French freeskier Kevin Rolland is possibly the biggest threat to the North American dominance of this event. He’s got a whole host of medals already in his locker including X-Games golds from 2010, 2011 and 2016 – and fellow Frenchman Thomas Krief is actually the only non-North American to win a FIS stop this year, coming back from injury to take the gold in the first ever halfpipe competition in Beijing on 22 December.
Cassie Sharpe of Canada and Brita Sigourney of the USA are the favourites for the women’s halfpipe skiing, but the women’s event is likely to be more internationally contested than the men’s. Expect Marie Martinod of France to be right in the mix.
Maddie Bowman from the USA will have podium hopes as well, having won the gold in Sochi, as will Kexin Zhang from China and Yurie Watabe from Japan. Maddie Bowman recently won the 2018 X Games halfpipe, so while her last Olympic gold was a full four years ago now, she’s still on top of her game.
Team GB’s Rowan Cheshire will be confident of qualifying for finals despite a tough past few years that have seen her battle head injuries, leave and return to the sport, and finally re-establish herself in the Team GB programme.
The FIS results so far show two golds for Cassie Sharpe, Brita Sigourney with a gold and a silver, Marie Martinod with one and Zhang Kevin with the win in Beijing, so the results of the women’s ski halfpipe finalwill be super interesting, but we’d expect Cassie to come out on top.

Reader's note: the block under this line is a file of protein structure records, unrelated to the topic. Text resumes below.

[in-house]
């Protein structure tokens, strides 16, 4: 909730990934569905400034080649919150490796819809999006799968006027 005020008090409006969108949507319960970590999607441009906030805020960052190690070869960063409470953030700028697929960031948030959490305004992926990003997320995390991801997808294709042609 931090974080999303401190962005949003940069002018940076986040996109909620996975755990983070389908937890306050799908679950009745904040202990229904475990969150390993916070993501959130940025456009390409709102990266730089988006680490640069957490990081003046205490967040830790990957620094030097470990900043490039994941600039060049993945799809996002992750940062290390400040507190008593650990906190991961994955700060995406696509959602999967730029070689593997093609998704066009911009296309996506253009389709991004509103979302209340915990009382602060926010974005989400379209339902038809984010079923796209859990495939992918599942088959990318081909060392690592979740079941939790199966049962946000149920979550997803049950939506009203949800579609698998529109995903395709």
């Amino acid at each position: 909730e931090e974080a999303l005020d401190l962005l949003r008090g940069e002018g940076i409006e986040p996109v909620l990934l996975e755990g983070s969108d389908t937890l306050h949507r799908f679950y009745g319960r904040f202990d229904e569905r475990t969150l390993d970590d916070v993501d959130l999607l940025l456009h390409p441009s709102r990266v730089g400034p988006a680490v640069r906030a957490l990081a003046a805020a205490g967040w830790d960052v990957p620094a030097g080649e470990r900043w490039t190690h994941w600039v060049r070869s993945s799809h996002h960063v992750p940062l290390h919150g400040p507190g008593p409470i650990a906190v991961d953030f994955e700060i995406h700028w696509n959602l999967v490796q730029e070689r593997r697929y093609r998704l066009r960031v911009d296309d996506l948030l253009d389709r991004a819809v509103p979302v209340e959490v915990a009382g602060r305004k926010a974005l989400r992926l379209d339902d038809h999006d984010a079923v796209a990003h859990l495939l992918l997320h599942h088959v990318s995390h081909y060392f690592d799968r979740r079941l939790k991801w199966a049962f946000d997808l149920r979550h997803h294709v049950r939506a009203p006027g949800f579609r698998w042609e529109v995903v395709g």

What will it take to win halfpipe skiing?
To win the halfpipe skiing you’ll need to throw down a run which shouts style, shows variation, and – a point which annoys some people – likely has a whole lot of spins in it.
Let’s look at exactly what won the X Games superpipe in 2018 – a great way to give you an idea of what to expect.
American Maddie Bowman was the champion in the women’s category. Bowman started off her run with a clean U-grab, into a left-side 540 with a grab, a right side 720, into a switch left 900, into a right 540, into a left 900 with a grab and right 900 to finish.
The switch 900 was the standout trick in that run – and nailing a 900 with a grab was impressive as well.
In the men’s event, David Wise was the man to beat. His X Games-winning run included a huge drop in to switch (riding backwards), a switch double cork 1080 (right side), a double cork 12 (left side, with grab), a right side 1080, a switch double cork 1080 (left), and ended with a right side 1260.
Two different double corks, both done each way (left and right). It was a history making run.
What you can see from all this is that yes, the bigger the better, but variation is as important as sending it big as well.
Ski cross is one of the most accessible sports at the Winter Olympic Games. The sport sees four skiers released down a single course (made from tight corners, jumps and rollers) at the same time, and the fastest two skiers from each race qualify for the next round.
This format continues until four skiers eventually end up in the final, and from there, the fastest skier takes the gold medal. Second gets silver, third gets bronze, and fourth place in the final goes home with nothing. It’s exciting stuff.